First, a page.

Pruned Model (50% sparsity)

QAT Model

Pruned Clustered Model



FP32 Top-1 Accuracy



(Fake INT8) 94.85%

93.76% (8 clusters)    

(Fake INT8) 94.28%

INT8 Top-1 Accuracy




93.21% (8 clusters)



506,400 → 425,006 (16.07%)

506,400 → 317,937 (37.22%)

507,296 → 424,368 (16.35%)

506,400 → 205,333


507,296 → 201,744 (60.23%)

MobileNet_v1 on ImageNet

FP32 Top-1 Accuracy



(Fake INT8) 70.88%

67.64% (16 clusters)

(Fake INT8) 67.80%

INT8 Top-1 Accuracy




66.89% (16 clusters)    



4,665,552 →  3,886,236 (16.70%)

4,665,552 →  2,909,148 (37.65%)

4,569,416 → 3,808,781 (16.65%)

4,665,552 →  2,013,010 (56.85%)    

4,569472 →  1,943,957 (57.46%)

Applying PCQAT

To apply PCQAT, you will need to first use the pruning API to prune the model, then chain it with clustering using the sparsity-preserving clustering API. After that, the QAT API is used along with the custom collaborative optimization quantization scheme. An example is shown below.

import tensorflow_model_optimization as tfmot
model = build_your_model() 

# prune model
model_for_pruning = tfmot.sparsity.keras.prune_low_magnitude(model, ...)


# pruning wrappers must be stripped before clustering
stripped_pruned_model = tfmot.sparsity.keras.strip_pruning(pruned_model)

After pruning the model, cluster and fit as below.

# Sparsity preserving clustering
from tensorflow_model_optimization.python.core.clustering.keras.experimental import (cluster)

# Specify your clustering parameters along
# with the `preserve_sparsity` flag
clustering_params = {
  'preserve_sparsity': True

# Cluster and fine-tune as usual
cluster_weights = cluster.cluster_weights
sparsity_clustered_model = cluster_weights(stripped_pruned_model_copy, **clustering_params)

# Strip clustering wrappers before the PCQAT step
stripped_sparsity_clustered_model = tfmot.clustering.keras.strip_clustering(sparsity_clustered_model)

Then apply PCQAT.

pcqat_annotate_model = quantize.quantize_annotate_model(stripped_sparsity_clustered_model )
pcqat_model = quantize.quantize_apply(quant_aware_annotate_model,scheme=default_8bit_cluster_preserve_quantize_scheme.Default8BitClusterPreserveQuantizeScheme(preserve_sparsity=True))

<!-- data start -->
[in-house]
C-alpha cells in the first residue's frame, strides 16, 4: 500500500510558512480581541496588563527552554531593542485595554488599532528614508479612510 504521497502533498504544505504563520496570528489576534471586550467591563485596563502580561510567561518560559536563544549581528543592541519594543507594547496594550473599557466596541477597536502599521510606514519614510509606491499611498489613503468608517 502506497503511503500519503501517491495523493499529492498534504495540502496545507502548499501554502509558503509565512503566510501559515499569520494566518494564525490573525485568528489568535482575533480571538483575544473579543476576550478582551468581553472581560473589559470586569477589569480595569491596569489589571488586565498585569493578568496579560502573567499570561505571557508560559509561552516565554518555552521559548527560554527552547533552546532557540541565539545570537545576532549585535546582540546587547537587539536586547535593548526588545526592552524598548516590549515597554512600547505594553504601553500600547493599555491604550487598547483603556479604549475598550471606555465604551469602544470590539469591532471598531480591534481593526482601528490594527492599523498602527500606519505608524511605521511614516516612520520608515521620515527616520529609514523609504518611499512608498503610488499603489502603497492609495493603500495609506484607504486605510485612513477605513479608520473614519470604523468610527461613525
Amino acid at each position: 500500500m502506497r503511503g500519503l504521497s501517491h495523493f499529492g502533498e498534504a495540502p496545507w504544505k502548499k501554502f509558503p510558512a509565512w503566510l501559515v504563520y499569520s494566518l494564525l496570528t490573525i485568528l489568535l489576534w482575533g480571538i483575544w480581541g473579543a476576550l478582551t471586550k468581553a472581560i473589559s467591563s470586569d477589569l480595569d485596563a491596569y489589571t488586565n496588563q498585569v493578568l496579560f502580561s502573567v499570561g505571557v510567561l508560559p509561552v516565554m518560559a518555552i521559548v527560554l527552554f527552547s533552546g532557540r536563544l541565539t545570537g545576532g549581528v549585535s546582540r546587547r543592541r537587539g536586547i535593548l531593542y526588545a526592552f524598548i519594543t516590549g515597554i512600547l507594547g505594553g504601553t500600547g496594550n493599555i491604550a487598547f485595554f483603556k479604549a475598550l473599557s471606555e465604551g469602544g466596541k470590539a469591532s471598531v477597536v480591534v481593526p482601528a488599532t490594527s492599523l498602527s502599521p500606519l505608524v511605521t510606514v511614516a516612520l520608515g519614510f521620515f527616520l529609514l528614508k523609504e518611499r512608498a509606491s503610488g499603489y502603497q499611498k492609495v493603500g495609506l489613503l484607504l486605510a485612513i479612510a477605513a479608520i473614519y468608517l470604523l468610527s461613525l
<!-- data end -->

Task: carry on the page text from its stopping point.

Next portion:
The example above shows the training process to achieve a fully optimized PCQAT model, for the other techniques, please refer to the CQAT, PQAT, and sparsity-preserving clustering example notebooks. Note that the API used for PCQAT is the same as that of CQAT, the only difference being the use of the preserve_sparsity flag to ensure that the zero cluster is preserved during training. The PQAT API usage is similar but uses a different, sparsity preserving, quantization scheme.


The features and results presented in this post are the work of many people including the Arm ML Tooling team and our collaborators in Google’s TensorFlow Model Optimization Toolkit team.

From Arm - Anton Kachatkou, Aron Virginas-Tar, Ruomei Yan, Saoirse Stewart, Peng Sun, Elena Zhelezina, Gergely Nagy, Les Bell, Matteo Martincigh, Benjamin Klimczak, Thibaut Goetghebuer-Planchon, Tamás Nyíri, Johan Gras.

From Google - David Rim, Frederic Rechtenstein, Alan Chiao, Pulkit Bhuwalka

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TensorFlow Model Optimization Toolkit — Collaborative Optimization API

A guest post by Mohamed Nour Abouelseoud and Elena Zhelezina at Arm. This blog post introduces collaborative techniques for machine learning model optimization for edge devices, proposed and contributed by Arm to the TensorFlow Model Optimization Toolkit, available starting from release v0.7.0. The main idea of the collaborative optimization pipeline is to apply the different optimization techni…